37. Douglas A. Jones Jr., The Captive Stage: Performance and the Proslavery Imagination of the Antebellum North (Ann Arbor: University of Michigan Press, 2014), 2.
39. The biographical information on Swayze comes from Stafford and Stafford, “An Old Play on John Brown,” and from materials in the Kate Edwards Swayze Papers and the Oscar K. Swayze Papers (Manuscripts Collection 83, Kansas Historical Society, Topeka, KS), especially Jason Clarke Swayze’s daybook from 1856, the year Kate and Jason were married.
40. Amelia Howe Kritzer, “Antebellum Plays by Women: Contexts and Themes” in Richards and Nathans, Oxford Handbook of American Drama, 115. Kritzer notes that “[a]pproximately forty women wrote plays that were published or performed in the United States” during the antebellum period.
41. Jason published the novella The Lime-Kiln Man in 1855, the title page of which describes him as “Author of ‘Kate Edwards,’ ‘the Two Friends,’ ‘The Convict,’ ‘My Cora,’ ETC.” See Jason C. Swayze, The Lime-Kiln Man, or, The Victim of Misfortune (New York: DeWitt & Davenport, 1855). In the April 12, 1856, entry in his daybook, Jason mentions working on “my play of The Gambler’s daughter.”
42. On Venus Miscellany, see Donna Dennis, Licentious Gotham: Erotic Publishing and Its Prosecution in Nineteenth-Century New York (Cambridge, MA: Harvard University Press, 2009), chap. 5. While Dennis does not note Jason’s participation in the paper, his mention of his work with “George Acarman [sic]” on a “love paper” in the September 20 entry of his 1856 daybook and the listing of “Clarke” as one of the publishers of the Miscellany leads us to this conclusion.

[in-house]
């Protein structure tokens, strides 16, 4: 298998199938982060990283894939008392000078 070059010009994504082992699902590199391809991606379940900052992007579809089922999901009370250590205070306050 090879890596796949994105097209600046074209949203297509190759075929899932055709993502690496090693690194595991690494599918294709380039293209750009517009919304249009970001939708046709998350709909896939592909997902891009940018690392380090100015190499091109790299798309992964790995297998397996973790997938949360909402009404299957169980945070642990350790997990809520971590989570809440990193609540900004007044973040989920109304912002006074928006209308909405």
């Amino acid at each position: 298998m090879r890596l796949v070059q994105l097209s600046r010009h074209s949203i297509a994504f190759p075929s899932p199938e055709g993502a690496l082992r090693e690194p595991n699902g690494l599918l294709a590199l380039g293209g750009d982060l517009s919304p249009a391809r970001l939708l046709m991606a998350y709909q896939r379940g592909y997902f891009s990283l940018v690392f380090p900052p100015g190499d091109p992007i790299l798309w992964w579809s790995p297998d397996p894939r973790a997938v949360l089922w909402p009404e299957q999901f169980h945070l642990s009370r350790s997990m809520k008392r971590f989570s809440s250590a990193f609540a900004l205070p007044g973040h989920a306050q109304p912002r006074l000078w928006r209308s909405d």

43. Oscar Swayze, “Biographical Sketch of Kate Lucy Edwards” in Kate Lucy Edwards Swayze Papers, Kansas Historical Society, Topeka, KS.
44. George C. D. Odell, Annals of the New York Stage (New York: Columbia University Press, 1931), 7:125.
45. This estimate comes solely from the observation that Confederate general Stonewall Jackson did not acquire his nickname until the First Battle of Bull Run on July 21, 1861.
46. The biographical information on Jason Clarke Swayze comes from “Jason Clarke Swayze,” in The United States Biographical Dictionary: Kansas Volume (Chicago: S. Lewis & Co., 1879), 623–26; William E. Connelley, “Jason Clarke Swayze,” in A Standard History of Kansas and Kansans (Chicago: Lewis Publishing, 1918), 4:1800–1801; and Richard H. Abbott, “Jason Clarke Swayze, Republican Editor in Reconstruction Georgia, 1867–1873,” Georgia Historical Quarterly 79, no. 2 (1995): 337–66. As Abbott notes, the Connelley essay is not entirely trustworthy, and indeed, much work remains to be done documenting the interwoven careers of Kate Edwards and Jason Clarke Swayze.
48. Four years later, Jason Clarke Swayze was murdered in Topeka, purportedly for his newspaper’s coverage of a local lottery scandal. Abbott, "Jason Clarke Swayze," 366. See also John W. Wilson and J. Clarke Swayze, The Assassination of J. Clarke Swayze, and Trial of John W. Wilson, Containing Full Proceedings in the Trial and Acquittal of Wilson, Together with Press Comments, Sketches, Articles from the Blade and Times and Matter Not before Published (Topeka, KS: Blade Printing Establishment, 1877).
50. More specifically, we consulted the editions of Inkle and Yarico included in Felsenstein, English Trader, Indian Maid; and Barry Sutcliffe, ed., Plays by George Colman the Younger and Thomas Morton (Cambridge: Cambridge University Press, 1983). Felsenstein took Elizabeth Inchbald’s 1808 acting edition of the play as his copy text, adding a prologue that Colman wrote in 1789 and restoring songs omitted or shortened by Inchbald. Sutcliffe produced an edition by attempting to reconcile a manuscript copy preserved in the Larpent Collection of Licensing MSS in the Huntington Library with the first published edition by G. G. J. and J. Robinson, London, 1787. While the Felsenstein and Sutcliffe volumes proved useful references, we found the 1825 edition matched “Sweethearts” most consistently.